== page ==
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Publications

Filtering by Tag: Nasreen Jessani

The Human Capital of Knowledge Brokers: An analysis of attributes, capacities and skills of academic teaching and research faculty at Kenyan schools of public health

Future Health Systems

Jessani N, Kennedy C and Bennett S (2016) The Human Capital of Knowledge Brokers: An analysis of attributes, capacities and skills of academic teaching and research faculty at Kenyan schools of public health, Health Research Policy and Systems, 14:58, doi:10.1186/s12961-016-0133-0

Academic faculty involved in public health teaching and research serve as the link and catalyst for knowledge synthesis and exchange, enabling the flow of information resources, and nurturing relations between ‘two distinct communities’ – researchers and policymakers – who would not otherwise have the opportunity to interact. Their role and their characteristics are of particular interest, therefore, in the health research, policy and practice arena, particularly in low- and middle-income countries. We investigated the individual attributes, capacities and skills of academic faculty identified as knowledge brokers (KBs) in schools of public health (SPH) in Kenya with a view to informing organisational policies around the recruitment, retention and development of faculty KBs.

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Enhancing evidence-informed decision making: strategies for engagement between public health faculty and policymakers in Kenya

Future Health Systems

Jessani N, Kennedy C and Bennett S (2016) Enhancing evidence-informed decision making: strategies for engagement between public health faculty and policymakers in Kenya, Evidence & Policy: A Journal of Research, Debate and Practice, DOI: http://dx.doi.org/10.1332/174426416X14595114153349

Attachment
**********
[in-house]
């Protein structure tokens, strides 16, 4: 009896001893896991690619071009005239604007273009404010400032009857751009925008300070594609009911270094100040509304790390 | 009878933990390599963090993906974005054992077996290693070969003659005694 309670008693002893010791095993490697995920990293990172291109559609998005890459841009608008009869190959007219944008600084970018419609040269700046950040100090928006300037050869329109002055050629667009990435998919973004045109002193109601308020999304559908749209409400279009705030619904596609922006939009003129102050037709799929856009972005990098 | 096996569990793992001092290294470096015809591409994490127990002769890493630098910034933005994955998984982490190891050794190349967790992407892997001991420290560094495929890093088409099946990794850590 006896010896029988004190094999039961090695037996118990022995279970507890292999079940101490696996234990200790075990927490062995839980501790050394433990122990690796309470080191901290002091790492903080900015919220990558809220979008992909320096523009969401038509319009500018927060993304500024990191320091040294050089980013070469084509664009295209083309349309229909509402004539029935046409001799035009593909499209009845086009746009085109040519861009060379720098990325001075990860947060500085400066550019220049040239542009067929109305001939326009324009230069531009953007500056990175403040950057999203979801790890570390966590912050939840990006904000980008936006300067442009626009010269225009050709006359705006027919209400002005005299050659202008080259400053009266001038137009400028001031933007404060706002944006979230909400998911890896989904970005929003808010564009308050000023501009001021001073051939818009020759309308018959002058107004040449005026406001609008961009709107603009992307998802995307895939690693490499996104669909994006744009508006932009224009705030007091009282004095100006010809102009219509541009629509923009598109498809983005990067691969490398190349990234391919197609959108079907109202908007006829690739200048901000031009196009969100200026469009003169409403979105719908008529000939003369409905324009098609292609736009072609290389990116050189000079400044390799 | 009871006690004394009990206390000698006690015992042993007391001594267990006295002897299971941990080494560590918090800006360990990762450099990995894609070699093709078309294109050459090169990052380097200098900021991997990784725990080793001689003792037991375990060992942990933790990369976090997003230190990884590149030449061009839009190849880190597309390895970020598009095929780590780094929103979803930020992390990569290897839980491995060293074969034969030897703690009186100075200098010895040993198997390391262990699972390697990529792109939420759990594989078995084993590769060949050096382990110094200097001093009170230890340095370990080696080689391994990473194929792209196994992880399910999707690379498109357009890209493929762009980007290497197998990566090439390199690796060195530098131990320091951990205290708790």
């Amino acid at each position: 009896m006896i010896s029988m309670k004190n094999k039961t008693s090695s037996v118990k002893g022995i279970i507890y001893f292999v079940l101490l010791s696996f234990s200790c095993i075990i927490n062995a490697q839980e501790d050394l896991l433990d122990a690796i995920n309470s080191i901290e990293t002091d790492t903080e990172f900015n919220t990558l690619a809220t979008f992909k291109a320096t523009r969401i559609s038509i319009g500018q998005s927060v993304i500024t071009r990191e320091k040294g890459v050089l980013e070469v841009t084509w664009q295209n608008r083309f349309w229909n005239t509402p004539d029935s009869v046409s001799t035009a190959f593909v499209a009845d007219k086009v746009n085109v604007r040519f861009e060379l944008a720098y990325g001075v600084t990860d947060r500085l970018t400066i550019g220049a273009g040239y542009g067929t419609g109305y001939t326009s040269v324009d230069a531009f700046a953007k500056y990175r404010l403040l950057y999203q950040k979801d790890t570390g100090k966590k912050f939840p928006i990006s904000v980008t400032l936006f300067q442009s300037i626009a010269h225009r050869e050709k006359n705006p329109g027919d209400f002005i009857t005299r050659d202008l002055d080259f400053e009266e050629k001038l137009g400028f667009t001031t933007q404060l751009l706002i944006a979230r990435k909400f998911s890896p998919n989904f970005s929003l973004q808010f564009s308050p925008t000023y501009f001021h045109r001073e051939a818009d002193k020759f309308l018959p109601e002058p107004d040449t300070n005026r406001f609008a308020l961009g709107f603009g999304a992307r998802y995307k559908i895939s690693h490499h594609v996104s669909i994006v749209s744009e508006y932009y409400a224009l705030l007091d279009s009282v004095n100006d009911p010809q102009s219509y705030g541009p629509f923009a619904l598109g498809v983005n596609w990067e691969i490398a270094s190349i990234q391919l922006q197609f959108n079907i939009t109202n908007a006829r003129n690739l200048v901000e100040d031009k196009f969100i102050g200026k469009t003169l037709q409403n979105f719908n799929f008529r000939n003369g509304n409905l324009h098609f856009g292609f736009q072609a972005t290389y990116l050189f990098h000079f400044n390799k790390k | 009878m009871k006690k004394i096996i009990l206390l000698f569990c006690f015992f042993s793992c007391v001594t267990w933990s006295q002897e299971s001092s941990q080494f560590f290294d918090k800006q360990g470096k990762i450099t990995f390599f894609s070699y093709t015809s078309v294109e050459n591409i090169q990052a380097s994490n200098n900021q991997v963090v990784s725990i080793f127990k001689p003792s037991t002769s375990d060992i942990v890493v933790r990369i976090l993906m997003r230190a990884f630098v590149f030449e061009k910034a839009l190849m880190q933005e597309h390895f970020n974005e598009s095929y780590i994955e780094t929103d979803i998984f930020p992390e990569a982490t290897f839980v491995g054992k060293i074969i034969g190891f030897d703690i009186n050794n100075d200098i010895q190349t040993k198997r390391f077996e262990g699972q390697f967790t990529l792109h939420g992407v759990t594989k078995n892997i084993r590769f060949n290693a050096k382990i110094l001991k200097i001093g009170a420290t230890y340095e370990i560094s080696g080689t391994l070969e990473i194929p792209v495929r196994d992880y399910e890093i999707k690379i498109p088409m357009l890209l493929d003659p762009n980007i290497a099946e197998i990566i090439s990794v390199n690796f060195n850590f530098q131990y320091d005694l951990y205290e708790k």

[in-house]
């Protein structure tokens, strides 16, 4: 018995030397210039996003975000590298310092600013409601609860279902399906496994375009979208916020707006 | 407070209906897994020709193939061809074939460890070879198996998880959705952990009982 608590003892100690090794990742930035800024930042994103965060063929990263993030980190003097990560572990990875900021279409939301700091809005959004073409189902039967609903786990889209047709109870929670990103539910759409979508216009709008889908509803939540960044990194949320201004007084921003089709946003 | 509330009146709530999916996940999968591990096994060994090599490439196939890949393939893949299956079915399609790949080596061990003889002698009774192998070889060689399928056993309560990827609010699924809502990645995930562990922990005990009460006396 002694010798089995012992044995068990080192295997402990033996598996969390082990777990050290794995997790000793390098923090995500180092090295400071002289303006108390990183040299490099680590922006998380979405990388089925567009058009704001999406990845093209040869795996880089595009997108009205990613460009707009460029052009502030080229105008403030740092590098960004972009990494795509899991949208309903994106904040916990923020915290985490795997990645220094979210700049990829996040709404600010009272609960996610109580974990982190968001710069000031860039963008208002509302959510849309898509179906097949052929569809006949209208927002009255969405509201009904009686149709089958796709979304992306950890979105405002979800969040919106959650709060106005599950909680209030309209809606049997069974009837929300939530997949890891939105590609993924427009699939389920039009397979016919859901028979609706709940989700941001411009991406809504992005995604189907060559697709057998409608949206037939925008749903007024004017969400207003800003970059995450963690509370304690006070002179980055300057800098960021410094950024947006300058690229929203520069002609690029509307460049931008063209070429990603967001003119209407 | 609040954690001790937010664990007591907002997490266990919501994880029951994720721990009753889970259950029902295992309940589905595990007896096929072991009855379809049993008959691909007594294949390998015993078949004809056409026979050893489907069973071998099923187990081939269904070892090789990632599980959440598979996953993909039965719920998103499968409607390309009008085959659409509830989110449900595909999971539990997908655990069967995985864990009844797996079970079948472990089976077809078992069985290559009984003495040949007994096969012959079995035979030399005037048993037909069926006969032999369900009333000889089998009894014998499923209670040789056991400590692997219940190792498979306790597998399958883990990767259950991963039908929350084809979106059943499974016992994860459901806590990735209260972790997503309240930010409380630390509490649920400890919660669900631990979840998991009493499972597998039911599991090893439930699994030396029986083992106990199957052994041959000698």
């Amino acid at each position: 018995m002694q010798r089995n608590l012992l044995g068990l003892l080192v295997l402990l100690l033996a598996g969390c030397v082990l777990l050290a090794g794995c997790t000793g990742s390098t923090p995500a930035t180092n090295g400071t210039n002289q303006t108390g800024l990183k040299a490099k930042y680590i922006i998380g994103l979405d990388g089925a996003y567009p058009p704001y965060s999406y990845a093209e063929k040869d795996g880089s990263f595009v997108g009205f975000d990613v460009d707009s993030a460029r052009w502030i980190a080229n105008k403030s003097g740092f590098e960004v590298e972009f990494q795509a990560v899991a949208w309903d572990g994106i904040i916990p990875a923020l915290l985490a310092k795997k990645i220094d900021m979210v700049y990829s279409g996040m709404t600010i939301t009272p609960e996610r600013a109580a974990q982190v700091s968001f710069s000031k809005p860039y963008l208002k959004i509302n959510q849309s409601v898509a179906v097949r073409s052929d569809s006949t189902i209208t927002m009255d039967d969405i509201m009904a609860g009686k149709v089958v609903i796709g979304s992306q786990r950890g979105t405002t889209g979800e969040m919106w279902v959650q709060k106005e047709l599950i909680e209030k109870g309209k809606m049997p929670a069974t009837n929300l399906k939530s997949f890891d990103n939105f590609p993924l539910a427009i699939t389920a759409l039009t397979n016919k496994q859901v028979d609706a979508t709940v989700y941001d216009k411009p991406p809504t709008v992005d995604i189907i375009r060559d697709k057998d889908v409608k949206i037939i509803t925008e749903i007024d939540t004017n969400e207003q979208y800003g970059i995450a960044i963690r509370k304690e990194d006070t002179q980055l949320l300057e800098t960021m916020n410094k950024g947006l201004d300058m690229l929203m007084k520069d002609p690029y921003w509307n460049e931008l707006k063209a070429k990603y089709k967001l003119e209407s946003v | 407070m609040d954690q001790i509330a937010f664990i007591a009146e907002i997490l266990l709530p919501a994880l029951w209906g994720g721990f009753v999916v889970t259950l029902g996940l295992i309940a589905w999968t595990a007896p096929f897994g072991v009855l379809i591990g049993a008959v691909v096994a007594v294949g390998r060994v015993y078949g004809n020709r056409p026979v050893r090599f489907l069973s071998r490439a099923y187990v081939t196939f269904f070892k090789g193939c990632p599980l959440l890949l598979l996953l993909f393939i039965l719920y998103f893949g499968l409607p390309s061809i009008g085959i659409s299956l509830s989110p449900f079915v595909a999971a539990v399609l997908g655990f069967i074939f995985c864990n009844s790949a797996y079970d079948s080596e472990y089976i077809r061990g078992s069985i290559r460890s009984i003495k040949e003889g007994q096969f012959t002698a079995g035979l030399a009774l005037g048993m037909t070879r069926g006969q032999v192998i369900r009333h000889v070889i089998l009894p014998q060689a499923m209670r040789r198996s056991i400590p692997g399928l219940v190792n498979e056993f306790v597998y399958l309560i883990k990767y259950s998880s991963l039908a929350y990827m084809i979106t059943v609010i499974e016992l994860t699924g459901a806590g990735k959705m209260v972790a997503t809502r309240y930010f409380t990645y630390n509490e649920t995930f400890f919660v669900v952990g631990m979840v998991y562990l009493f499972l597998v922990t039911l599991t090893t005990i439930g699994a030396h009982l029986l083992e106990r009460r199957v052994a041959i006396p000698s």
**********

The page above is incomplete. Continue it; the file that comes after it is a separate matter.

Abstract

This article examines the complex interactions and strategies for engagement – both existing as well as desired – between academic Knowledge Brokers (KBs) and national health policymakers in Kenya. Based on semi-structured interviews with academic KBs and university leaders from six Schools of Public Health (SPHs) as well as national policymakers, the authors found that a delicate balance between leveraging personal individual relationships and establishing more sustained institutional partnerships is important for engagement. The authors provide a list of recommended strategies for effective and tailored engagement, and highlight the important but under-appreciated dual role of academic KBs within Kenyan universities.

Do academic knowledge brokers exist? Using social network analysis to explore academic research-to-policy networks from six schools of public health in Kenya

Future Health Systems

The potential for academic research institutions to facilitate knowledge exchange and influence evidence-informed decision-making has been gaining ground. Schools of public health (SPHs) may play a key knowledge brokering role—serving as agencies of and for development. Understanding academic-policymaker networks can facilitate the enhancement of links between policymakers and academic faculty at SPHs, as well as assist in identifying academic knowledge brokers (KBs). Using a census approach, the authors administered a sociometric survey to academic faculty across six SPHs in Kenya to construct academic-policymaker networks.

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Institutional capacity for health systems research in East and Central African schools of public health: knowledge translation and effective communication

Future Health Systems

Local health systems research (HSR) provides policymakers and practitioners with contextual, evidence-based solutions to health problems. However, producers and users of HSR rarely understand the complexities of the context within which each operates, leading to the "know-do" gap. Universities are well placed to conduct knowledge translation (KT) integrating research production with uptake. The HEALTH Alliance Africa Hub, a consortium of seven schools of public health (SPHs) in East and Central Africa, was formed to build capacity in HSR. This paper presents information on the capacity of the various SPHs to conduct KT activities.

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Institutional capacity for health systems research in East and Central African schools of public health: experiences with a capacity assessment tool

Future Health Systems

Despite significant investments in health systems research (HSR) capacity development, there is a dearth of information regarding how to assess HSR capacity. An alliance of schools of public health (SPHs) in East and Central Africa developed a tool for the self-assessment of HSR capacity with the aim of producing institutional capacity development plans.

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